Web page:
Quantify when possible. Whenever possible, you should include numbers to exemplify your achievements. For example, you might say that you worked the cash register at a store that managed $10,000 daily, or that you helped 50-100 customers daily at your retail job.
Edit, edit, edit. This cannot be emphasized enough. Proofread your resume carefully before submitting it to a college or employer. A clean, error-free resume will help you look professional and organized. Friends and family members can review your resume for errors and give you a fresh perspective on its presentation.
Use a resume example or template. Guide your resume writing using an example or template. Resume examples help you decide what kind of information to include and give you ideas on formatting your resume. Be sure you tailor your resume example to fit your own experiences and the college or job to which you’re applying.
For more information about career and college planning, click here.
Washington Youth Tour
Deadline: February 17, 2019
About the Program
In the summer before their senior year, students join hundreds of their peers from across the country – all-expenses paid – for an incredible week in our nation’s capital. The tour is a fast-paced leadership opportunity to see what makes America tick.
This year the tour will be June 13-20.
Plus, each of those chosen earn a $1,000 cash scholarship.
The Washington Youth Tour, sponsored nationally by the National Rural Electric Cooperative Association (NRECA) and statewide by Georgia Electric Membership Corporation (GEMC), is a jam-packed backstage pass to Washington, D.C.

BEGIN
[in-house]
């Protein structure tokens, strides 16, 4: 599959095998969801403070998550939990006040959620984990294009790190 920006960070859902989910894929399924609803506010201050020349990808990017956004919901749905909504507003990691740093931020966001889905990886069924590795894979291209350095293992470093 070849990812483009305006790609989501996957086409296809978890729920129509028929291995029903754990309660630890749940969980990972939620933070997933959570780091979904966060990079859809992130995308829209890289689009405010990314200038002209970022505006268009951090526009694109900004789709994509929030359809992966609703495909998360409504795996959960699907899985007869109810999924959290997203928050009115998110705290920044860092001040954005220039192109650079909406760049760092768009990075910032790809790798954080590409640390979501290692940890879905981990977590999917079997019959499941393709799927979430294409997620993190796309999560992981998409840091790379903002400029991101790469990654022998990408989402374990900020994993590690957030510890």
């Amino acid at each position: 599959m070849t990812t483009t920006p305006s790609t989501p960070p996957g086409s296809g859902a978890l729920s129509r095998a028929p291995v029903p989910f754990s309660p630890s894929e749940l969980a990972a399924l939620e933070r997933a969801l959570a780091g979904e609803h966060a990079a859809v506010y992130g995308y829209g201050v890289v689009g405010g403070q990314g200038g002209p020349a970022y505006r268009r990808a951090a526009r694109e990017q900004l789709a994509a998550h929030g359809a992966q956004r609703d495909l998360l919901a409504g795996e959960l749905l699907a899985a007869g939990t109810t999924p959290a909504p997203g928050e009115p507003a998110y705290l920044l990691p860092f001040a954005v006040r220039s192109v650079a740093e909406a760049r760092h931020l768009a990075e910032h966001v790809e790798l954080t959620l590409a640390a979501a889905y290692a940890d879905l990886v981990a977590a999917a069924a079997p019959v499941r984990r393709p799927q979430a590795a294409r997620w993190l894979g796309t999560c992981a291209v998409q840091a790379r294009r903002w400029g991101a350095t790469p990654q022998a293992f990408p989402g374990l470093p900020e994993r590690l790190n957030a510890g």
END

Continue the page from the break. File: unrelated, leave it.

It offers rising high school seniors – students currently juniors – an unforgettable leadership experience in our nation’s capital. It’s free!
Since 1965, the Washington Youth Tour has given 1,650 students in Georgia and more than 40,000 students nationwide the opportunity to take part in this once-in-a-lifetime experience. The program was initially implemented at the request of President Lyndon Johnson to “send youngsters to the nation’s capital where they can actually see what the flag stands for and represents.”
Questions: Please see Ms. Bunyan, Rm 516
What's Going On In 12th Grade?
1. Don’t forget about your extracurriculars and gradesWe can’t stress this enough – don’t slack off, no matter how tempted you might be.
2. Make sure you’re on track to graduate
Talk to your school counselor to make sure you have all the credits you need to graduate. Don’t forget about your cap and gown, senior fees, announcements!
3. See if you need or want to take AP, CLEP, or SAT Subject Tests